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Republicans Recast Abortion Stance, Wary of Voter Backlash

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WASHINGTON — Republicans have spent many years attacking the landmark Supreme Court decision that legalized abortion nationwide, but with the toppling of Roe v. Wade seemingly imminent, their leaders in Congress and across the country have grown suddenly quiet on the difficulty, a part of a bid to avoid a backlash against their party ahead of the midterm elections.

In the times after the leak of a draft Supreme Court opinion that may overturn the 50-year-old precedent, Republicans in Congress have notably shunned taking a victory lap for having helped to put in the conservative majority that has paved the best way for such an consequence.

At the same time as a few of their counterparts on the state level race forward with far-reaching abortion bans that might even affect some methods of contraception, Republicans appear determined to recast their position on the difficulty as considered one of moderation and avert the gaze of voters away from their anti-abortion-rights agenda.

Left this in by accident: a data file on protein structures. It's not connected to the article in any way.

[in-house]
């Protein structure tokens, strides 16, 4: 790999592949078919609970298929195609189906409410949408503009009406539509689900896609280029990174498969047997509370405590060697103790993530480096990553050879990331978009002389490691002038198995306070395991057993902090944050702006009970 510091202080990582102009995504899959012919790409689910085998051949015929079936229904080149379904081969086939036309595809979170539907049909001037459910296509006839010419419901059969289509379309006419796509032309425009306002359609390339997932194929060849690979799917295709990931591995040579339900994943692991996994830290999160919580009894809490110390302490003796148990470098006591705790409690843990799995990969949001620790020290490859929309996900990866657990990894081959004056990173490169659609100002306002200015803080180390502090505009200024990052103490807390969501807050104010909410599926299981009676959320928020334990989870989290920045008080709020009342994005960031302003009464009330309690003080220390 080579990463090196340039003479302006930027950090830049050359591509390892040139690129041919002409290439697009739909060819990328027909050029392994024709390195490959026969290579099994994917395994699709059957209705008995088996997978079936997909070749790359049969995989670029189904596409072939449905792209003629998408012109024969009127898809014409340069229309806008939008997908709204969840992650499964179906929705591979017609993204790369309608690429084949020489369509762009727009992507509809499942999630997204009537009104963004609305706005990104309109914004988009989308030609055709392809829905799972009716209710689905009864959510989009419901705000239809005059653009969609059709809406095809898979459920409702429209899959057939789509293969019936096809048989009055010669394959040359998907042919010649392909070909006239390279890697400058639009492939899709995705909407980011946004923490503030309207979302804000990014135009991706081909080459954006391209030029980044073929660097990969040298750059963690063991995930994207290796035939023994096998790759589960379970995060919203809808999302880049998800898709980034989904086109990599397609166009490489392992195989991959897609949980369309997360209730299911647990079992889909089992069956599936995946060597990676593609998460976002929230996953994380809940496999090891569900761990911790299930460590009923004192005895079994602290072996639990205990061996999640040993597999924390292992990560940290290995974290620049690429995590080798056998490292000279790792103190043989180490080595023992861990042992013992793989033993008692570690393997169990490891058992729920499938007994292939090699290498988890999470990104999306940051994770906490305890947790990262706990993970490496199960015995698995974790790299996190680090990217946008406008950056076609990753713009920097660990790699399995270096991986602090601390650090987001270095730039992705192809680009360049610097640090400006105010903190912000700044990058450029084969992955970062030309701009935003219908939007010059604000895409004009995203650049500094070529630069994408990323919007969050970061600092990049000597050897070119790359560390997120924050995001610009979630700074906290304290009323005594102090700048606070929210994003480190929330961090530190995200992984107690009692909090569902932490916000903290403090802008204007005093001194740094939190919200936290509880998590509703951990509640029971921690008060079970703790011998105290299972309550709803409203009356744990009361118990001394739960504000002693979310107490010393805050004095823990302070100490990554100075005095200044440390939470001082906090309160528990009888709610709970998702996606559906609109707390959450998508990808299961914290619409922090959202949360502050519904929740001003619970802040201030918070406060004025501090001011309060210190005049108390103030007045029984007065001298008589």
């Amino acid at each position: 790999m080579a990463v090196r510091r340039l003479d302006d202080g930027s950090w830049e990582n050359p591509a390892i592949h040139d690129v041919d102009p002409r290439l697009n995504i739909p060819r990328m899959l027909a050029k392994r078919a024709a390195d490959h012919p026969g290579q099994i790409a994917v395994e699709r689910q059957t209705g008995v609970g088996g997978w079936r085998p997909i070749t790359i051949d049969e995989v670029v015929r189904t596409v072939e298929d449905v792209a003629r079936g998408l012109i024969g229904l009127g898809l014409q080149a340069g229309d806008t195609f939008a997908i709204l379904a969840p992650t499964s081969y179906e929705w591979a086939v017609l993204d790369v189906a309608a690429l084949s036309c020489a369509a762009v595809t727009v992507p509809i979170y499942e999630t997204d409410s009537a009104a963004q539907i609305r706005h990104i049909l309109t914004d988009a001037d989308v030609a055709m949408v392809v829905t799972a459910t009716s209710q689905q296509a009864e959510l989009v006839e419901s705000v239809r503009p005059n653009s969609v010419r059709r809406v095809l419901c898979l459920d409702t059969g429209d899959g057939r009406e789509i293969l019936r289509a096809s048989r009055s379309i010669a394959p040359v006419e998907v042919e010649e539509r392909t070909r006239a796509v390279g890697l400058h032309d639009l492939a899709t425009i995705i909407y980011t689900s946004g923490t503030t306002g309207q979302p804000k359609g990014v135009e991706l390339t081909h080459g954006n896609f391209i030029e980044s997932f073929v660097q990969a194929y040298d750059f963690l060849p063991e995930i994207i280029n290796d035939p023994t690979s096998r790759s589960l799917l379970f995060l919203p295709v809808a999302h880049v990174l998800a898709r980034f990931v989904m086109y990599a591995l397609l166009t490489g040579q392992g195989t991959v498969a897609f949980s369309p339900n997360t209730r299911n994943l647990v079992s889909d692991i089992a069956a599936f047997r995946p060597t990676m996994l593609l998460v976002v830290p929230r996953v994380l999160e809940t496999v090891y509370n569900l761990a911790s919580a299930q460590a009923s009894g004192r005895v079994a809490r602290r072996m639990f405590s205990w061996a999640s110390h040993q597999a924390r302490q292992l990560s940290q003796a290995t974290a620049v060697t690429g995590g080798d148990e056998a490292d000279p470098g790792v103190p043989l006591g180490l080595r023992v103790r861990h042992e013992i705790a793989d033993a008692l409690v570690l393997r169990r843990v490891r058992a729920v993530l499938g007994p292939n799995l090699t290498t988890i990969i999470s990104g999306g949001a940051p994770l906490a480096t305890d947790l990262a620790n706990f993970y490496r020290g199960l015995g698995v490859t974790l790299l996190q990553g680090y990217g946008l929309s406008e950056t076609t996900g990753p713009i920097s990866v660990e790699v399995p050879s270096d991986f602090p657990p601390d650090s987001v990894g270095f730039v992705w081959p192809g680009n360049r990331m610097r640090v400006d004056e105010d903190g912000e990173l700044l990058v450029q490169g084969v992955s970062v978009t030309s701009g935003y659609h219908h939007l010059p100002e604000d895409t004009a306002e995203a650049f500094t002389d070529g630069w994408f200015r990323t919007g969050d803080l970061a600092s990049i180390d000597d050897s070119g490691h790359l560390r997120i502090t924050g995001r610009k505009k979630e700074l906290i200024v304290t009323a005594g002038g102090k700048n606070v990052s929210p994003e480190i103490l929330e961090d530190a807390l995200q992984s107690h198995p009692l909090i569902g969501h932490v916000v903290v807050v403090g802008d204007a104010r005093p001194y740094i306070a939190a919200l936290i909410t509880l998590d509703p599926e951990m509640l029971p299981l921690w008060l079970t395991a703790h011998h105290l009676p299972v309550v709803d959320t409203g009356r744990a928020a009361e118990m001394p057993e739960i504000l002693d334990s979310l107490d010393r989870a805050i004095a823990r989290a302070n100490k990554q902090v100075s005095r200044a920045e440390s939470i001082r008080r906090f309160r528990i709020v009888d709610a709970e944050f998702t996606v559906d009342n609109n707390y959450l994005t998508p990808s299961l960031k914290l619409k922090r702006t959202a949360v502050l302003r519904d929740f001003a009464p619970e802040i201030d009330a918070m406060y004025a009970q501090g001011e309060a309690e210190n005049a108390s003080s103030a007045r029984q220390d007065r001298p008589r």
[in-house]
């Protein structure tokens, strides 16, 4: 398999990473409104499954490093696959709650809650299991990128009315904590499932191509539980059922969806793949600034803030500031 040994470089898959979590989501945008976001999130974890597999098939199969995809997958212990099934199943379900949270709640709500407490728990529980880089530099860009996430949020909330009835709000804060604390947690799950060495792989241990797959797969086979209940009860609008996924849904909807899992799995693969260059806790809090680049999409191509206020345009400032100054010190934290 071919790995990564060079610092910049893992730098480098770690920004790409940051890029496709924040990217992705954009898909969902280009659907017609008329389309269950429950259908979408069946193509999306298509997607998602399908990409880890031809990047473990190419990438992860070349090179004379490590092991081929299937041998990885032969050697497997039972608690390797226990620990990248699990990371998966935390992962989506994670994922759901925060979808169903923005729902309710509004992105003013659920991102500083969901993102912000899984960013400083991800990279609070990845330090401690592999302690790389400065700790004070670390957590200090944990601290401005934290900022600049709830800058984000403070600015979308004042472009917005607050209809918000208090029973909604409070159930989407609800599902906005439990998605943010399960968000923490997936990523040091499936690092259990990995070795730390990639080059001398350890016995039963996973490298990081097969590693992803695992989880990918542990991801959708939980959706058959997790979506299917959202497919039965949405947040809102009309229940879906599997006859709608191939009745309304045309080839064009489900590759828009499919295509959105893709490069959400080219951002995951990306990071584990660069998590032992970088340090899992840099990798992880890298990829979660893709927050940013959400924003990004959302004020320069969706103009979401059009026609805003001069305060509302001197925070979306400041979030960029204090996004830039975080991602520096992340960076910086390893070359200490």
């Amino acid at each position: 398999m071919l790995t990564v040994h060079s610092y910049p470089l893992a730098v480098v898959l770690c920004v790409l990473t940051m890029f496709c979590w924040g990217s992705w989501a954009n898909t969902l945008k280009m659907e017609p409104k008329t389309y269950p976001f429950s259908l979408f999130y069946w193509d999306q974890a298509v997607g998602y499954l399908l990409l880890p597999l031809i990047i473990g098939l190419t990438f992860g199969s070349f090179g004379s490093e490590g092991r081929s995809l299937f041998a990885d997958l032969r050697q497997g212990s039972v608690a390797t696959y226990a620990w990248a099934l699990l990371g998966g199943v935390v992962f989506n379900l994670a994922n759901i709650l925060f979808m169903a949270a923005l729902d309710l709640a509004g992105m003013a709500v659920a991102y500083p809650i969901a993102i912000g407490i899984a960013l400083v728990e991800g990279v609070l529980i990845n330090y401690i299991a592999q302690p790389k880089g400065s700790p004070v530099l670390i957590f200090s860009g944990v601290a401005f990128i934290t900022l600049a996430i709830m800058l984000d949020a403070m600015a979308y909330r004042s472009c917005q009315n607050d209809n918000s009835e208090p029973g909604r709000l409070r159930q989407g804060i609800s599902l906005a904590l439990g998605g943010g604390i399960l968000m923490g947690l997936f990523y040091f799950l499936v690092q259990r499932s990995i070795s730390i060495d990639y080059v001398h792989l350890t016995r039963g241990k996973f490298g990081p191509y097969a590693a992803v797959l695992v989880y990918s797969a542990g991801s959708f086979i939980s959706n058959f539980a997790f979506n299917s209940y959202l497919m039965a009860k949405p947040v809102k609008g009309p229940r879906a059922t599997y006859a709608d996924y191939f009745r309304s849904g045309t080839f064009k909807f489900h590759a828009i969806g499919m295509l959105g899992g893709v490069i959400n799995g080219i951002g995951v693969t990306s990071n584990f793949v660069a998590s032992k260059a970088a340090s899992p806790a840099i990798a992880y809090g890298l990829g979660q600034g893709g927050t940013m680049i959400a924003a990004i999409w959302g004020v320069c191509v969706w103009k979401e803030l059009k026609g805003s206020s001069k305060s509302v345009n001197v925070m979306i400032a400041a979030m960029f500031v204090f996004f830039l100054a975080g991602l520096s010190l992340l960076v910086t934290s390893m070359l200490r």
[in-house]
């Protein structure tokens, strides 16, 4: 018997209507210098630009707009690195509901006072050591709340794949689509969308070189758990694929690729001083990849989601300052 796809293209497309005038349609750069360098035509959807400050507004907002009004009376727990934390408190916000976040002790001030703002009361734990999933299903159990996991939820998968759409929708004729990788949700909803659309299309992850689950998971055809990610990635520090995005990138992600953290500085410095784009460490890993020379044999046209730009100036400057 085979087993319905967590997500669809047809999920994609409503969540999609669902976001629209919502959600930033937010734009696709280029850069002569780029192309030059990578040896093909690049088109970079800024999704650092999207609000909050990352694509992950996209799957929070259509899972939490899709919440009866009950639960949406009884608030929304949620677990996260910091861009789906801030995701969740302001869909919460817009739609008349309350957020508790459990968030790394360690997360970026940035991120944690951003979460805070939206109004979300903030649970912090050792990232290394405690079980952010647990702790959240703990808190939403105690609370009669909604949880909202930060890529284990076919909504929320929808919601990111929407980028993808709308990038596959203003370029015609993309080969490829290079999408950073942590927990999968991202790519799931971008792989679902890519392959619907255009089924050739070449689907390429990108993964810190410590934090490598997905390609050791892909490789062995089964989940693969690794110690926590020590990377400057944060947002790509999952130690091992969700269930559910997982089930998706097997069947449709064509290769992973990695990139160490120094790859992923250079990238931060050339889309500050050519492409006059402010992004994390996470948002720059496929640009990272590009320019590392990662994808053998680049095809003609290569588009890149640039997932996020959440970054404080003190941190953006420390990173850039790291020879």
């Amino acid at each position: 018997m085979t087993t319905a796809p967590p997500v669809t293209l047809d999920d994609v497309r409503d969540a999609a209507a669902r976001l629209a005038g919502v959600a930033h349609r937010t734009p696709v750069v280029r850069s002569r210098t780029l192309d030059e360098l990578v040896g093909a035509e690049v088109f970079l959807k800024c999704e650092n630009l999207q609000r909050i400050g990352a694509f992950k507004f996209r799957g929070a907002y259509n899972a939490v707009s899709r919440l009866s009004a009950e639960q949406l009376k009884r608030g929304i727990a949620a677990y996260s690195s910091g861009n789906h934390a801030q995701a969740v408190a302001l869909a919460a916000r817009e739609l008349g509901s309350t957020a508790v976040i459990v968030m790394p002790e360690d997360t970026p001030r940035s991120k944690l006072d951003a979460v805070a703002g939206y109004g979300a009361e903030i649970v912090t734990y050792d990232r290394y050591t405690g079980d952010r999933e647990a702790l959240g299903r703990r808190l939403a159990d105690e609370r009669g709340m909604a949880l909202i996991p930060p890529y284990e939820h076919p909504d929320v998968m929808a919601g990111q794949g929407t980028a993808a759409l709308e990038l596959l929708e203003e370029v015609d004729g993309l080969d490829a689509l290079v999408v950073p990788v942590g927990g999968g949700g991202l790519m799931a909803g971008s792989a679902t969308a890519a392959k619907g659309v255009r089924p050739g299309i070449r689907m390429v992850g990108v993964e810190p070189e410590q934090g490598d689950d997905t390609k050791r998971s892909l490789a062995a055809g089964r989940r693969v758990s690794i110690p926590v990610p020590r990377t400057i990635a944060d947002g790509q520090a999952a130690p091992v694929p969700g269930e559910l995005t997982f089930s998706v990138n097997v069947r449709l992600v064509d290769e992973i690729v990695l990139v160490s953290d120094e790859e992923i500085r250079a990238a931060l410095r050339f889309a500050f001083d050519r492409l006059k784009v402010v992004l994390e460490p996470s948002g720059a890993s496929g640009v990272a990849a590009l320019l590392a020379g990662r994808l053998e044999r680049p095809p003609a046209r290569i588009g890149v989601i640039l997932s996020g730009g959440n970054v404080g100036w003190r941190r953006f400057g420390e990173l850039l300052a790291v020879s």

“You wish — it seems to me, excuse the lecture — to think about what the news is today,” Senator Mitch McConnell of Kentucky, the Republican leader, said on Tuesday. “Not a leaked draft however the incontrovertible fact that the draft was leaked.”

The Republicans’ caution reflects the potential for the eventual ruling to vary the midterm political landscape. Their leaders and candidates have built a campaign to reclaim control of the House and Senate around inflation, economic uncertainty, crime, border control and American doubts that President Biden, who’s deeply unpopular, can right the ship.

Now the prospect of eliminating abortion rights has added a tectonic change to American life into the combination, threatening to upend that focus.

Democrats have signaled that they plan to make use of the approaching decision as a rallying cry for voters to reject Republicans, portraying its implications as vast and unacceptable.